Acts of defiance | WORLD News Group

While Obama was a communist sympathizer, thank God for Trump who speaks truth about the anguish, devastation, & failures of communism.  A video recording of President Trump on human rights abuses in North Korea is included on a USB stick in a rice bottle.  Unfortunately, North Korean Defectors’ efforts are being blocked by the South Korean Government.

Source: Acts of defiance | WORLD News Group

On May 1, four days after the historic handshake between the leaders of North Korea and South Korea, a group of North Korean defectors gathered on the shores of South Korea’s Ganghwa Island, only 8 miles from the North Korean coast. Under a cloudy sky, they threw into the ocean hundreds of watertight plastic bottles filled with rice, USB drives, dollar bills, and antibiotic ointment. Taped to each bottle was a plastic-wrapped book of Genesis and a study guide.The bottles bobbed in the cold water, the current carrying them quickly toward their destination: coastal towns in closed North Korea, where impoverished residents are blocked from information about the outside world.

“The rice in the bottles won’t last long, but the USBs could change their lives,” said Park Jung-oh, a North Korean defector and activist participating in the bottle launch. Twice a month, members from the defector organization No Chain for North Korea send out bottles, each time changing their contents. Because churches funded the current launch, the USBs included a copy of the Bible, a hymnal, and an animation about Jesus, along with South Korean dramas, documentaries on North Korea, and a video recording of President Donald Trump’s speech in Seoul on human rights abuses in North Korea.“

As defectors, we know the North Korean mentality and what types of content can break down the government’s brainwashing,” said Park, 48.Bottles ready for launch (Angela Lu Fulton)Park Jung-oh and his brother, Park Sang-hak, 50, are part of a vocal group of defectors who bring hope and information to those still living in North Korea through rice bottle launches, shortwave radio programs, and balloon launches that carry leaflets over the North’s heavily guarded border.Yet despite their dedicated work and concern for North Korean human rights, defectors are now finding their work hampered by the South Korean government. Under President Moon Jae-in, South Korea has adopted a reconciliatory approach toward North Korea and its dictator, Kim Jong Un: At the recent summit, the two sides agreed to “completely cease all hostile acts against each other,” including the broadcasting of propaganda over giant loudspeakers and balloon drops.The Moon administration has also silenced outspoken defectors, such as Thae Yong-ho, North Korea’s former deputy ambassador to Britain.

In April, agents from Moon’s National Intelligence Service blocked the cable network Channel A from filming a speech by Thae at a human rights conference, then forcibly ushered him away as he began to answer a reporter’s question. Defectors say it is reminiscent of former liberal President Kim Dae-jung’s Sunshine Policy, when the government quieted defectors in order to improve relations with the North. Suzanne Scholte, head of the U.S.-based North Korea Freedom Coalition, called the latest developments “devastating,” as “silence means death for North Koreans.”For now, the rice bottle launches are allowed to continue, since they provide humanitarian aid to North Korea. Yet standing on the rocky shore of Ganghwa, Jung-oh expressed concern that a balloon launch later in the week might be stopped. The balloon launch, a project led by Sang-hak, would cap off the last day of the 15th annual North Korea Freedom Week, an observance promoting North Korean human rights. This year, Freedom Week was held at an opportune time: immediately following the Moon-Kim summit and just weeks ahead of President Trump’s planned June meeting with Kim Jong Un in Singapore. [Editor’s note: On Thursday morning, May 24, after this story went to press, President Trump announced in a letter that he was canceling his planned June 12 meeting with Kim.] Park Jung-oh (Angela Lu Fulton)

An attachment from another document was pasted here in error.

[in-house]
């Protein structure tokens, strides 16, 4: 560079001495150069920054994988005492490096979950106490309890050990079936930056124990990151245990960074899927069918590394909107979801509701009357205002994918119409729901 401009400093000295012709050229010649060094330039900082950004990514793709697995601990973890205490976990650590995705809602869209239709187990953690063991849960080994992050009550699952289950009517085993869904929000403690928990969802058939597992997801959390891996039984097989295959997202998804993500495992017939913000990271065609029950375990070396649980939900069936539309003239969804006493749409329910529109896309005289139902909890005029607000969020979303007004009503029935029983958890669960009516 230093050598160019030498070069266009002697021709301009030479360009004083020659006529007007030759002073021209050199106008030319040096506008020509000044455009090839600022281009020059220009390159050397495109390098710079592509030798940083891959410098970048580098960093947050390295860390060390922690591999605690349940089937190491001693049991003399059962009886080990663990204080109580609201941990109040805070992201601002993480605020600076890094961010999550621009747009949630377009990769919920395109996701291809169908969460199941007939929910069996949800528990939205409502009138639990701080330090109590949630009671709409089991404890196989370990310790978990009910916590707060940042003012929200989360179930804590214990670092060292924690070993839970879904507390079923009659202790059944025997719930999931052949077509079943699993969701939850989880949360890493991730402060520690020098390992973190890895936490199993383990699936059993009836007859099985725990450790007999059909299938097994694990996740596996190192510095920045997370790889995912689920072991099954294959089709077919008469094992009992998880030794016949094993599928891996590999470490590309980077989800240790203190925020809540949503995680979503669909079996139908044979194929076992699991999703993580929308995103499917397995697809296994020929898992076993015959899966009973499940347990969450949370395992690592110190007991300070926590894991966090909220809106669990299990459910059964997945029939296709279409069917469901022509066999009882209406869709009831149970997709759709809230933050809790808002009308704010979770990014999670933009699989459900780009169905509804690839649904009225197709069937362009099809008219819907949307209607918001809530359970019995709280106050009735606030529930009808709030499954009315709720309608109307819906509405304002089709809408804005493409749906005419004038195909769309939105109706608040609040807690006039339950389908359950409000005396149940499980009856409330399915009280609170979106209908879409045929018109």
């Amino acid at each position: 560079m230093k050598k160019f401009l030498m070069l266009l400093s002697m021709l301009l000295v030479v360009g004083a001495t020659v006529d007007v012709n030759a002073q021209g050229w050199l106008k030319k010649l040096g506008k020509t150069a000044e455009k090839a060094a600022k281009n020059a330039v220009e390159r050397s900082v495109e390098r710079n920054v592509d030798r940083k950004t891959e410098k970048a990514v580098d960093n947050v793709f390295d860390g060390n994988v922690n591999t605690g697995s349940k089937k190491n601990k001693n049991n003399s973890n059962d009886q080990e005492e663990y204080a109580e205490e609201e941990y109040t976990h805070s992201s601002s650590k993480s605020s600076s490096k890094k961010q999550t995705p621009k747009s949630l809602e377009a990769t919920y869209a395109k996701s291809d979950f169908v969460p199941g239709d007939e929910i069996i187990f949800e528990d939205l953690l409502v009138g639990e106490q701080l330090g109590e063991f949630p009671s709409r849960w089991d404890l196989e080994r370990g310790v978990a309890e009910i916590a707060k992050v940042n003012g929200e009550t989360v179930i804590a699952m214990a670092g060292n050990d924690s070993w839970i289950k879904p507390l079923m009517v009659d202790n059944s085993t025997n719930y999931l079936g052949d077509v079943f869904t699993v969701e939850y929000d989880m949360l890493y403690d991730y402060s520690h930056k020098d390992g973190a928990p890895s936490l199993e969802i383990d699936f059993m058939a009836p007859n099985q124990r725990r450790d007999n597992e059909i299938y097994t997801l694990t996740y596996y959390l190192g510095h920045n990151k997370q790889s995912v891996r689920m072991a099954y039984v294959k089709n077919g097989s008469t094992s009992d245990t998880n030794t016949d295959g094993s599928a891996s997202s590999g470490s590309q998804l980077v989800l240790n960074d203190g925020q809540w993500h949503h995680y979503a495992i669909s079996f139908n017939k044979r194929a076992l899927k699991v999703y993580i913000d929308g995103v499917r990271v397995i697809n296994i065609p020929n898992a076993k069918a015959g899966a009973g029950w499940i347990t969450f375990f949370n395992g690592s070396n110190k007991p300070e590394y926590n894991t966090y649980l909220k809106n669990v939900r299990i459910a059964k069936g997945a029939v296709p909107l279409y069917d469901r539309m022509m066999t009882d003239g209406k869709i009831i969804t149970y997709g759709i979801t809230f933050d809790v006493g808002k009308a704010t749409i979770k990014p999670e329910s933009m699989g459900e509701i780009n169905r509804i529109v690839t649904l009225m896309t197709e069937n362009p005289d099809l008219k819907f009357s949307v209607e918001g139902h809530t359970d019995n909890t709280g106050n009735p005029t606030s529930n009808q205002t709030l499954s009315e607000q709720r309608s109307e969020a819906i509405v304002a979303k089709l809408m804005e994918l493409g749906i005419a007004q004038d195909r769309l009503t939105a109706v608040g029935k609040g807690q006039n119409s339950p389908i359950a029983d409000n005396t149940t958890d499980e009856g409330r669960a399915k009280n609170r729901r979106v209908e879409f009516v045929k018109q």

MANY SOUTH KOREANS are excited about the possibility of peace between the North and the South, the proposed “complete denuclearization of the Korean peninsula,” and a final end to the Korean War. According to a recent poll, 78 percent of South Koreans say they trust Kim Jong Un after the summit, only months after he threatened to bomb the U.S. territory of Guam and a year after he evidently ordered the assassination of his half-brother.Secretary of State Mike Pompeo, who met with Kim twice ahead of Trump’s meeting, said Washington would lift sanctions on North Korea if the country agrees to dismantle its nuclear weapons program and allow a “robust verification program” to ensure it follows through. As a measure of goodwill, North Korea released three U.S. prisoners, two of whom taught at the Christian-funded Pyongyang University of Science and Technology.

Yet North Korean defectors, who perhaps best understand the mindset of the northern regime’s Kim family, see nothing to cheer about. They distrust Kim Jong Un, whose government actively persecutes defectors’ family members. They doubt a regime that has spent years starving its own people and killing political rivals will suddenly begin keeping its promises.   READ MORE:  Acts of defiance | WORLD News Group